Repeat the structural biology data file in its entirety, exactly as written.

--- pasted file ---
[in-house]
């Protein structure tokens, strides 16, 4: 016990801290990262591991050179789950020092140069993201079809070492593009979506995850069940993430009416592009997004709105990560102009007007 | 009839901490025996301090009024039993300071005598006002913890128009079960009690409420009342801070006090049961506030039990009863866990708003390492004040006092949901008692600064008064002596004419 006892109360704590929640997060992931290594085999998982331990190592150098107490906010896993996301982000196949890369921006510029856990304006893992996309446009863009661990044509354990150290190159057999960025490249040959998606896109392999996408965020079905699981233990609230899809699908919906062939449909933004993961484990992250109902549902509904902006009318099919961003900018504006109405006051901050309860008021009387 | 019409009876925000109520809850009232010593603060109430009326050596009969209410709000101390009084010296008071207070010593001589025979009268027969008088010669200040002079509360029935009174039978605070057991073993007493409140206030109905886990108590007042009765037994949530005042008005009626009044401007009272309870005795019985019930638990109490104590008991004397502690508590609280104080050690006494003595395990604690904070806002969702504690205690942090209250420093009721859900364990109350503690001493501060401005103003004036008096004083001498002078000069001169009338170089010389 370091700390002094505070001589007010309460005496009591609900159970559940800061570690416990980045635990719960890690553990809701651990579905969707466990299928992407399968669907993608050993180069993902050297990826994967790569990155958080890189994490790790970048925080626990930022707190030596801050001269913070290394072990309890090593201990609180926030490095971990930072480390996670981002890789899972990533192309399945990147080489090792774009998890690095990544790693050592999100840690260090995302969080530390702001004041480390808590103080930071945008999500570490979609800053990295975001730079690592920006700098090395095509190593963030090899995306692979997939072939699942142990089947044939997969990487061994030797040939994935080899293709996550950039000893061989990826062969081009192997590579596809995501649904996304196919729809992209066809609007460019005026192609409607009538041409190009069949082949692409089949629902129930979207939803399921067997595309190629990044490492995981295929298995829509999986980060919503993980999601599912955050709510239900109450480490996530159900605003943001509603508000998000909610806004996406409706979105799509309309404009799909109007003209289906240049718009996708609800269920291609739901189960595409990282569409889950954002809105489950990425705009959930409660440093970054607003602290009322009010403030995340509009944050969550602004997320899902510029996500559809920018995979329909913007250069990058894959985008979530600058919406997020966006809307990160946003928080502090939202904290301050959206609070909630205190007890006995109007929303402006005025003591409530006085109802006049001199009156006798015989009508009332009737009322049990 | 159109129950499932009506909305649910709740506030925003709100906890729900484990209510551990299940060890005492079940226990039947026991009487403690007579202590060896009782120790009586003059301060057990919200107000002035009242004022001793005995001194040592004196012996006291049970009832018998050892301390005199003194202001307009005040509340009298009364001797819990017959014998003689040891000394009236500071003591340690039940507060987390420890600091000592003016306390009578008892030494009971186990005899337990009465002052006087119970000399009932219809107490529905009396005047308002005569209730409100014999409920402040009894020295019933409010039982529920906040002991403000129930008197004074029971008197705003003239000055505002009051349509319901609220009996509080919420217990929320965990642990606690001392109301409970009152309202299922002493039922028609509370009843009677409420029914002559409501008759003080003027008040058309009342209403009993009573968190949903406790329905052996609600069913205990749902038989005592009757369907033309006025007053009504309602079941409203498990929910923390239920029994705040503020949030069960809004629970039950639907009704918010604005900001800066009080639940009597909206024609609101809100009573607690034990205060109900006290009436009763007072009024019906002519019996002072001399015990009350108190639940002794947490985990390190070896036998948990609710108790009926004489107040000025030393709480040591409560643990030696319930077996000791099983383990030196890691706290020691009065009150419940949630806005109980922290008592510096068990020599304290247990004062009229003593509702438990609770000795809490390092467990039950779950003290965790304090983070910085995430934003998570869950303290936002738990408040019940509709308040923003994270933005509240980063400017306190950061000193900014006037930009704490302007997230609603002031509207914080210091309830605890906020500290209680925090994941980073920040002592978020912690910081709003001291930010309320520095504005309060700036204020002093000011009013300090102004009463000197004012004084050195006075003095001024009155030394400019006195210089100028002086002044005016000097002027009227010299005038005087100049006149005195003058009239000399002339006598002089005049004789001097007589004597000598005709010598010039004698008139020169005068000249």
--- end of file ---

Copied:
[in-house]
């Protein structure tokens, strides 16, 4: 016990801290990262591991050179789950020092140069993201079809070492593009979506995850069940993430009416592009997004709105990560102009007007 | 009839901490025996301090009024039993300071005598006002913890128009079960009690409420009342801070006090049961506030039990009863866990708003390492004040006092949901008692600064008064002596004419 006892109360704590929640997060992931290594085999998982331990190592150098107490906010896993996301982000196949890369921006510029856990304006893992996309446009863009661990044509354990150290190159057999960025490249040959998606896109392999996408965020079905699981233990609230899809699908919906062939449909933004993961484990992250109902549902509904902006009318099919961003900018504006109405006051901050309860008021009387 | 019409009876925000109520809850009232010593603060109430009326050596009969209410709000101390009084010296008071207070010593001589025979009268027969008088010669200040002079509360029935009174039978605070057991073993007493409140206030109905886990108590007042009765037994949530005042008005009626009044401007009272309870005795019985019930638990109490104590008991004397502690508590609280104080050690006494003595395990604690904070806002969702504690205690942090209250420093009721859900364990109350503690001493501060401005103003004036008096004083001498002078000069001169009338170089010389 370091700390002094505070001589007010309460005496009591609900159970559940800061570690416990980045635990719960890690553990809701651990579905969707466990299928992407399968669907993608050993180069993902050297990826994967790569990155958080890189994490790790970048925080626990930022707190030596801050001269913070290394072990309890090593201990609180926030490095971990930072480390996670981002890789899972990533192309399945990147080489090792774009998890690095990544790693050592999100840690260090995302969080530390702001004041480390808590103080930071945008999500570490979609800053990295975001730079690592920006700098090395095509190593963030090899995306692979997939072939699942142990089947044939997969990487061994030797040939994935080899293709996550950039000893061989990826062969081009192997590579596809995501649904996304196919729809992209066809609007460019005026192609409607009538041409190009069949082949692409089949629902129930979207939803399921067997595309190629990044490492995981295929298995829509999986980060919503993980999601599912955050709510239900109450480490996530159900605003943001509603508000998000909610806004996406409706979105799509309309404009799909109007003209289906240049718009996708609800269920291609739901189960595409990282569409889950954002809105489950990425705009959930409660440093970054607003602290009322009010403030995340509009944050969550602004997320899902510029996500559809920018995979329909913007250069990058894959985008979530600058919406997020966006809307990160946003928080502090939202904290301050959206609070909630205190007890006995109007929303402006005025003591409530006085109802006049001199009156006798015989009508009332009737009322049990 | 159109129950499932009506909305649910709740506030925003709100906890729900484990209510551990299940060890005492079940226990039947026991009487403690007579202590060896009782120790009586003059301060057990919200107000002035009242004022001793005995001194040592004196012996006291049970009832018998050892301390005199003194202001307009005040509340009298009364001797819990017959014998003689040891000394009236500071003591340690039940507060987390420890600091000592003016306390009578008892030494009971186990005899337990009465002052006087119970000399009932219809107490529905009396005047308002005569209730409100014999409920402040009894020295019933409010039982529920906040002991403000129930008197004074029971008197705003003239000055505002009051349509319901609220009996509080919420217990929320965990642990606690001392109301409970009152309202299922002493039922028609509370009843009677409420029914002559409501008759003080003027008040058309009342209403009993009573968190949903406790329905052996609600069913205990749902038989005592009757369907033309006025007053009504309602079941409203498990929910923390239920029994705040503020949030069960809004629970039950639907009704918010604005900001800066009080639940009597909206024609609101809100009573607690034990205060109900006290009436009763007072009024019906002519019996002072001399015990009350108190639940002794947490985990390190070896036998948990609710108790009926004489107040000025030393709480040591409560643990030696319930077996000791099983383990030196890691706290020691009065009150419940949630806005109980922290008592510096068990020599304290247990004062009229003593509702438990609770000795809490390092467990039950779950003290965790304090983070910085995430934003998570869950303290936002738990408040019940509709308040923003994270933005509240980063400017306190950061000193900014006037930009704490302007997230609603002031509207914080210091309830605890906020500290209680925090994941980073920040002592978020912690910081709003001291930010309320520095504005309060700036204020002093000011009013300090102004009463000197004012004084050195006075003095001024009155030394400019006195210089100028002086002044005016000097002027009227010299005038005087100049006149005195003058009239000399002339006598002089005049004789001097007589004597000598005709010598010039004698008139020169005068000249």